The Migration Regulations 1994 has been amended to enable the new agriculture visa. The federal government announced the changes on Thursday 30/9
The full conditions of the visa are still being finalised in consultation with the sector, but are expected to include potential pathways to permanent residency, including regional resettlement.
A phased approach to establishing the agriculture visa has been agreed with industry.
Phase 1 comprises a first small cohort of agriculture worker arrivals between December 2021 and March 2022, contingent on border settings, country readiness and quarantine availability. Recruitment under Phase 1 will be open only to a small number of existing Approved Employers who are already accredited and experienced with the existing PALM Scheme.
Phase 2, from April 2022, will see a steady increase in the number of employers participating in the agriculture visa, an increase in the number of workers recruited, and an expansion in the number of countries participating
“The Ag Visa will be the biggest structural change to the agricultural workforce in our nation’s history,” Agriculture Minister David Littleproud said.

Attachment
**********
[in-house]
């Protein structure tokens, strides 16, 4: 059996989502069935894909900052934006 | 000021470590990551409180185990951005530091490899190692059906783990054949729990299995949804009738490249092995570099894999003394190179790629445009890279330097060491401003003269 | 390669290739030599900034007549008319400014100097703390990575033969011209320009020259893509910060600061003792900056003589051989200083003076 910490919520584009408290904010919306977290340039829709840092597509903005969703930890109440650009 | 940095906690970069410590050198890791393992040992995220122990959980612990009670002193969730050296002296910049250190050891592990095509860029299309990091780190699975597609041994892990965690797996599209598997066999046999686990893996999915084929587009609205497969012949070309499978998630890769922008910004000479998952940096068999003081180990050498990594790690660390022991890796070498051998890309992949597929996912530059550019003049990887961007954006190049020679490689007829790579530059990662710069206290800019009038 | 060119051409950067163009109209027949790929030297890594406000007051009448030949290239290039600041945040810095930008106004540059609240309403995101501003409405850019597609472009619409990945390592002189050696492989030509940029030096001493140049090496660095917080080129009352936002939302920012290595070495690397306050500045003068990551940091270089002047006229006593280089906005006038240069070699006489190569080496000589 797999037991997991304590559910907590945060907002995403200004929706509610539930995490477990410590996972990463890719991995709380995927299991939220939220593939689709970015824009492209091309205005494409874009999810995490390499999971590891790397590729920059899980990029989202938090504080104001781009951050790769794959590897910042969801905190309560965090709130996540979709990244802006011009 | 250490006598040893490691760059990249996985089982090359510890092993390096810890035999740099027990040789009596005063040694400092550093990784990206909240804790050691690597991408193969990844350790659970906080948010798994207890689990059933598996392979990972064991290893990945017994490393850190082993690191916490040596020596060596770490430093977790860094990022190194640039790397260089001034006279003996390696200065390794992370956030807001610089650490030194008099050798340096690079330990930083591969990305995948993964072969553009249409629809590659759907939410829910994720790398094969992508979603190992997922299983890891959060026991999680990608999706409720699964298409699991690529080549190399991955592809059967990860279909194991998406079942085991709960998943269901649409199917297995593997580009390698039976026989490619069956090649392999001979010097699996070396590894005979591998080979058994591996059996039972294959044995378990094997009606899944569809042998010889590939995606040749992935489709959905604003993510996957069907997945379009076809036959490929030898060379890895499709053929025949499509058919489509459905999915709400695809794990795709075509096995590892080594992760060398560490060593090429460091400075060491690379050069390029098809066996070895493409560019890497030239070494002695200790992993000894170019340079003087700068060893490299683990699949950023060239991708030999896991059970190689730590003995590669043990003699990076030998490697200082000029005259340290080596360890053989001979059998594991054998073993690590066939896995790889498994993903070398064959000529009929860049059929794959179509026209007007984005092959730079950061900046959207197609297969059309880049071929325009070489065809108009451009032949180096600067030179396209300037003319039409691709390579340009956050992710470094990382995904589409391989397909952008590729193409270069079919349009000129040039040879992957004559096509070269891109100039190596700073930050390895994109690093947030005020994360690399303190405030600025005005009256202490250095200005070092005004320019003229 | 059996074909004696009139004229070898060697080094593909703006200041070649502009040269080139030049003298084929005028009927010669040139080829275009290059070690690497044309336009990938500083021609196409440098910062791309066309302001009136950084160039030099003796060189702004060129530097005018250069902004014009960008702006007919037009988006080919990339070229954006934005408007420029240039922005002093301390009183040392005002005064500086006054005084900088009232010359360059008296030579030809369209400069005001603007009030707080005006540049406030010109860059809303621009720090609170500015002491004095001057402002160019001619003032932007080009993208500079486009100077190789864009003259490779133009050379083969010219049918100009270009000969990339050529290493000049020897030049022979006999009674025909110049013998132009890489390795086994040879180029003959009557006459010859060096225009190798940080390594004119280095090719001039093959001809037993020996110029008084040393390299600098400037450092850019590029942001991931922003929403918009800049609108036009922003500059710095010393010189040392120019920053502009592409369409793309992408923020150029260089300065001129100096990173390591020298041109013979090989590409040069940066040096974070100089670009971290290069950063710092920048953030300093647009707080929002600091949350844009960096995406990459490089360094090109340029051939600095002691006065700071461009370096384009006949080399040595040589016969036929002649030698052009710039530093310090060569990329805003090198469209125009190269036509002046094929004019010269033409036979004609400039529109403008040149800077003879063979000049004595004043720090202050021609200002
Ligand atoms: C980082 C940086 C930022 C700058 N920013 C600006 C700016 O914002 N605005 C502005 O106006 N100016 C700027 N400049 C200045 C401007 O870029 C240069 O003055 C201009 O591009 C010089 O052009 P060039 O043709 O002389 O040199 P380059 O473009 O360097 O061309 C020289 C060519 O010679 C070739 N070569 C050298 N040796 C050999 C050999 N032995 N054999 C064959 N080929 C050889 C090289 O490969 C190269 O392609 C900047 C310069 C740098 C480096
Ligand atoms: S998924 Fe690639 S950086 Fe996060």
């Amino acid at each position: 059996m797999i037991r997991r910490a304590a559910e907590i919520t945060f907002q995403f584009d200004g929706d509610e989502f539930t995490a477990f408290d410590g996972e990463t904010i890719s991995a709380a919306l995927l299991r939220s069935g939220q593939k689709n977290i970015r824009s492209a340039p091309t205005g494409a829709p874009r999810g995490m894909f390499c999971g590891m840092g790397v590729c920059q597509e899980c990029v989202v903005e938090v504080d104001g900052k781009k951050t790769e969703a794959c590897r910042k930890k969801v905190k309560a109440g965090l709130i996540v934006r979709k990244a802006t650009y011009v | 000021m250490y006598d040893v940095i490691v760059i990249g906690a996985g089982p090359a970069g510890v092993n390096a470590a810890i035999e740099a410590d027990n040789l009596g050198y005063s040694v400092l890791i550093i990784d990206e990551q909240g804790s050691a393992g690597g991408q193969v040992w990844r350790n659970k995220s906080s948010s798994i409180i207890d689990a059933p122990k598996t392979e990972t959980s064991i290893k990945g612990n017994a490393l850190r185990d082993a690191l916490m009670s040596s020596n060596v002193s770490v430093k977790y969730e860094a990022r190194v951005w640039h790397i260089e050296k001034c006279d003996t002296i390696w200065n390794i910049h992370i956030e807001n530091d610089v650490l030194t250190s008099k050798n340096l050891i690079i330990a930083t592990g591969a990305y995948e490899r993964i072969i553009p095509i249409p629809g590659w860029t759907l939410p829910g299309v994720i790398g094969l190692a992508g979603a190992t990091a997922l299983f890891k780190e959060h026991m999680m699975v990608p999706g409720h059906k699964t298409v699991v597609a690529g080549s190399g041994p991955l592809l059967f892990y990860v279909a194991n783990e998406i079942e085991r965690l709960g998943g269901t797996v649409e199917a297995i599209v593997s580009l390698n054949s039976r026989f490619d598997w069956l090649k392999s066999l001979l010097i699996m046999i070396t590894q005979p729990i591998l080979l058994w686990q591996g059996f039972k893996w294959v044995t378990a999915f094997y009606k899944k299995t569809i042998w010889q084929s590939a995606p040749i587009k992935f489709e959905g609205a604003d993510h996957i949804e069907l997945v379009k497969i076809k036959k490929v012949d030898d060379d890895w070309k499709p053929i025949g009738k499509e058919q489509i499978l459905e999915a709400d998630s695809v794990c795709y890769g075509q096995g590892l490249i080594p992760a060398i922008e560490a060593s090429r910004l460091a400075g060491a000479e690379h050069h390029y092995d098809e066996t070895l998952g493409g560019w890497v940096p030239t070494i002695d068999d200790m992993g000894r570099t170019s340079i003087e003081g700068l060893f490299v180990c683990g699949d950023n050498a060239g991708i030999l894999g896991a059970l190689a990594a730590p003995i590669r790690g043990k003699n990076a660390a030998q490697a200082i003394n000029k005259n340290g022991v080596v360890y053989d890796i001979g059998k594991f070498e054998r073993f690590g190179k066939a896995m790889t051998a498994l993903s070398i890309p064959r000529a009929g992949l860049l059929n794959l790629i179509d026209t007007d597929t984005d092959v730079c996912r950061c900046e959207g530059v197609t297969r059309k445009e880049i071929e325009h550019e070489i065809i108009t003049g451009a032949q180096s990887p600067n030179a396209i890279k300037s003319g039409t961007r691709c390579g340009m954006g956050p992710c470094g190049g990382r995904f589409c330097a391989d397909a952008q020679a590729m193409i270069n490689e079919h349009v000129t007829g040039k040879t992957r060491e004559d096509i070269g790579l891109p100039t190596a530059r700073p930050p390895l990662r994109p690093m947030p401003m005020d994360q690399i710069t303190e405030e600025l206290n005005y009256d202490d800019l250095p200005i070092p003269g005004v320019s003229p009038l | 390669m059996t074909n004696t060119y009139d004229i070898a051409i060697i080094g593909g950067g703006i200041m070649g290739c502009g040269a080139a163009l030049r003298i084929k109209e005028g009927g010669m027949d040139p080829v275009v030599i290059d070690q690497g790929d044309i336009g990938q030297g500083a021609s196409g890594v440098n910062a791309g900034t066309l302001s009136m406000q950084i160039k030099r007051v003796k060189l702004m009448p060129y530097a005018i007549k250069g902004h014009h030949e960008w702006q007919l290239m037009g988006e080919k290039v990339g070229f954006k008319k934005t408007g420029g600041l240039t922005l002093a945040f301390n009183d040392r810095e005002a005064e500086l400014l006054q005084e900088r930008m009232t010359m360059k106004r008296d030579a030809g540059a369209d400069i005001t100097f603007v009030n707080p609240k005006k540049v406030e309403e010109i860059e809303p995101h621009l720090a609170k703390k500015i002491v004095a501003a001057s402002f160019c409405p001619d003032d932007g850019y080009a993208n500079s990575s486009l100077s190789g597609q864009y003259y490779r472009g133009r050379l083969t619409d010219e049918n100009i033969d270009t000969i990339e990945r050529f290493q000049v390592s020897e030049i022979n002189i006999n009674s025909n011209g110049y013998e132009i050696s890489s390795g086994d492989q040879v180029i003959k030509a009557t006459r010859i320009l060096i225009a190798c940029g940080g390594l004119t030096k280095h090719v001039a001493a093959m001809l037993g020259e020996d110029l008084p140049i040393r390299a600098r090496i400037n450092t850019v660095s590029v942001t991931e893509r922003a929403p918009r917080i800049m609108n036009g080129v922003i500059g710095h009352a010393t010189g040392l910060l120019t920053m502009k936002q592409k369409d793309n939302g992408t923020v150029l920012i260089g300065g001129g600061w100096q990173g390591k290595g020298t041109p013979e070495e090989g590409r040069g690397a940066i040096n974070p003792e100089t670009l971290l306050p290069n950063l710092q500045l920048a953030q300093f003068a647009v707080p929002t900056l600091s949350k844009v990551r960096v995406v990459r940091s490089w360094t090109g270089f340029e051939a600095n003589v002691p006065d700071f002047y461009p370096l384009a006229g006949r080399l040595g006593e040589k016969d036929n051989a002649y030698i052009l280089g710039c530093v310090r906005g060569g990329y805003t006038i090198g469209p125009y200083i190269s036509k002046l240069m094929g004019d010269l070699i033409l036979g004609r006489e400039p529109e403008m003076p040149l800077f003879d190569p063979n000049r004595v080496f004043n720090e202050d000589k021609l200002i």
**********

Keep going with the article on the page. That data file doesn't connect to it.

The Australian government has committed to prioritising bilateral deals with countries through the Association of South-East Asian Nations, which include Thailand, Cambodia, Brunei, Myanmar, Philippines, Malaysia, Laos, Vietnam, Singapore and Indonesia.
The visa is designed to address labour shortages that have been aggravated by international border closures as a result of the COVID-19 pandemic. The federal government has estimated the horticulture sector alone is facing a shortage of up to 30,000 workers by February.
The visa would be available to workers across agricultural industries, including the meat processing, fisheries and forestry sectors, and allow individuals to move between employers.